With regards to Photocrati, the upgrade from 4.4 to 4.5 is rather minor and mainly resolves compatibility and bug issues. Here is what's new in Photocrati 4.5:
I'm a big believer that small business and home-business owners alike choose a CMS they can manage themselves and allows them to rely minimally on others. Paying for a costly website that is difficult to manage and requires you to constantly call IT support is going to eat away at your profits. While I could provide free IT support to my wife, she runs the site as if she was on her own. For the most part, she alone is the one that has chosen the layout of her site, provide personal customization of her site, manages her photo galleries, and provides her customers with Ecommerce (shopping cart) options. She still gets frustrated from time to time with administering the website, but overall she's found that WordPress and Photocrati is the solution that works for her as a photographer.
But alas, this article isn't just about Photocrati but also the new features and changes found in WordPress 3.5. Probably the the most dramatic new change WordPress users will notice is a completely re-imagined flow for uploading photos and creating galleries. Attached below, I've provided some of the highlights of changes in Wordpress 3.5 since WordPress 3.4 was released. For those that prefer to wait until the "movie" comes out, I've also embedded the video found in the WordPress 3.5 release announcement.
Highlights of the new features and improvements found in WordPress 3.5 include:
New Default Theme - Twenty Twelve
- Simple, flexible, elegant
- Mobile-first, responsive design
- Gorgeous Open Sans typeface
- Uses the latest Theme Features
- Beautiful interface: A streamlined, all-new experience
- Create galleries faster with drag-and-drop reordering, inline caption editing, and simplified controls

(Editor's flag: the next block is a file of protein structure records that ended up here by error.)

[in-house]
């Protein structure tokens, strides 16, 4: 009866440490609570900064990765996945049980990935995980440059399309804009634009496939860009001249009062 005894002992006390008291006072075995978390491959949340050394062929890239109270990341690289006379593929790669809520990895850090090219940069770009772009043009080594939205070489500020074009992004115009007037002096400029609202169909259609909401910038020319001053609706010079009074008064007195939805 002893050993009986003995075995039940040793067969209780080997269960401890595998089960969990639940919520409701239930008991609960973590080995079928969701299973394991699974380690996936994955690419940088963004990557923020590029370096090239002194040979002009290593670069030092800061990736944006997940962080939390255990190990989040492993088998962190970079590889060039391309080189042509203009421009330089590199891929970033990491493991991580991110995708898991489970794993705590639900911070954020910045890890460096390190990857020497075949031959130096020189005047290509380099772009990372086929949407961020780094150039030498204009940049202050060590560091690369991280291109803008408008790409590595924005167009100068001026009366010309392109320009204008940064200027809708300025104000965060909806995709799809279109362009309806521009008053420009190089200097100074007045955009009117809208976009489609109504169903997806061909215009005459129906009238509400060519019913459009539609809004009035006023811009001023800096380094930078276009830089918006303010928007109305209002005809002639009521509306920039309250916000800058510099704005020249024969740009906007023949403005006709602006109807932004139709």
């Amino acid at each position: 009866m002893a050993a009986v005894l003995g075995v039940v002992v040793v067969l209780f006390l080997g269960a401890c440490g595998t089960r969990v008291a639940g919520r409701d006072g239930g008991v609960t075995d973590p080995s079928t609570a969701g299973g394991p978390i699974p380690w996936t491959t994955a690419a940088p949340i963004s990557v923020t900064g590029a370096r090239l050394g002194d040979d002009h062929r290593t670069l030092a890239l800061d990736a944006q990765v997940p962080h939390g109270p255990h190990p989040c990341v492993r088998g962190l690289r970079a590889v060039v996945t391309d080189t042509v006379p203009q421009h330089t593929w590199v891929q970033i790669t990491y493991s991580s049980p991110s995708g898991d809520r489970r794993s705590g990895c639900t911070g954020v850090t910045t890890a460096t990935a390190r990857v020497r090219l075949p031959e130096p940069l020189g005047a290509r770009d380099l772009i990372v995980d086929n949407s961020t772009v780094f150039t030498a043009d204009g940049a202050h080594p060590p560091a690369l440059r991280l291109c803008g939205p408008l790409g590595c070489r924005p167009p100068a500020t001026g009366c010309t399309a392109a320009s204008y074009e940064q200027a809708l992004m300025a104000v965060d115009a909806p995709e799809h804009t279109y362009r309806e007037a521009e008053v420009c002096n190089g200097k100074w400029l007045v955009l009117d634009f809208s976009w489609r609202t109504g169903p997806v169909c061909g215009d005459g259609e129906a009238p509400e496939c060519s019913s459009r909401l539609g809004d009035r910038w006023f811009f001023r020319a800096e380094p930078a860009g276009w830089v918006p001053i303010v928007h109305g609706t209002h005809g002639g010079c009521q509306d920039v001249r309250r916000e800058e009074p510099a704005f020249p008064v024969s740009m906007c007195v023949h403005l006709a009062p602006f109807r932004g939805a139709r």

- Insert multiple images at once with Shift/Ctrl+click
- New Welcome Screen
- Retina-Ready (HiDPI) Admin
- Hide Link Manager for new installs
- Better accessibility for screenreaders, touch devices, and keyboard users
- More polish on admin screens, including a new color picker
Back to top
- WP_Comment_Query and WP_User_Query accept now meta queries just like WP_Query
- Meta queries now support querying for objects without a particular meta key
- Post objects are now instances of a WP_Post class, which improves performance and caching
- Multisite's switch_to_blog() is now significantly faster and more reliable
- TinyMCE, jQuery, jQuery UI, and SimplePie have all been updated to the latest versions
- Image Editing API for cropping, scaling, etc., that uses ImageMagick as well as GD
- XML-RPC: Now always enabled and supports fetching users, managing post revisions, searching
- New "show_admin_column" parameter for register_taxonomy() allows automatic creation of taxonomy columns on associated post-types. [more info]
Bryan Ruby is the owner and editor for CMS Report. He founded CMSReport.com in 2006 on the belief that information technologists, website owners, and web developers desired visiting sites where they could learn about content management systems without the sales pitch. Besides this site, you can follow Bryan at Google+ and Twitter.